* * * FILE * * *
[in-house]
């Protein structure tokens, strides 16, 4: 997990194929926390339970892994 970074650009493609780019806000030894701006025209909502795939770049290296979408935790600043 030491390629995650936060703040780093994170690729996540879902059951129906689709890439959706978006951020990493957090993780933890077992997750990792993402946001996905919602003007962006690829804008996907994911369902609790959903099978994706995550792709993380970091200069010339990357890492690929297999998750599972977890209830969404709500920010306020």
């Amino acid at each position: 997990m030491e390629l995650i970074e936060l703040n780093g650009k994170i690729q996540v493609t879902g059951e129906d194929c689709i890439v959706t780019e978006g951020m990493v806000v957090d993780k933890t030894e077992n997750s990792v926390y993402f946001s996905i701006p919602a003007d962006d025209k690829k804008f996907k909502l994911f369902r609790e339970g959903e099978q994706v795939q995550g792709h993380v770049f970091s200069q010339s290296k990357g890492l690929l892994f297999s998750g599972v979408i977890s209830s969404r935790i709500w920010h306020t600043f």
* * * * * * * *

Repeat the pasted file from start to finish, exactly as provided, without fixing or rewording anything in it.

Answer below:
[in-house]
């Protein structure tokens, strides 16, 4: 997990194929926390339970892994 970074650009493609780019806000030894701006025209909502795939770049290296979408935790600043 030491390629995650936060703040780093994170690729996540879902059951129906689709890439959706978006951020990493957090993780933890077992997750990792993402946001996905919602003007962006690829804008996907994911369902609790959903099978994706995550792709993380970091200069010339990357890492690929297999998750599972977890209830969404709500920010306020």
């Amino acid at each position: 997990m030491e390629l995650i970074e936060l703040n780093g650009k994170i690729q996540v493609t879902g059951e129906d194929c689709i890439v959706t780019e978006g951020m990493v806000v957090d993780k933890t030894e077992n997750s990792v926390y993402f946001s996905i701006p919602a003007d962006d025209k690829k804008f996907k909502l994911f369902r609790e339970g959903e099978q994706v795939q995550g792709h993380v770049f970091s200069q010339s290296k990357g890492l690929l892994f297999s998750g599972v979408i977890s209830s969404r935790i709500w920010h306020t600043f």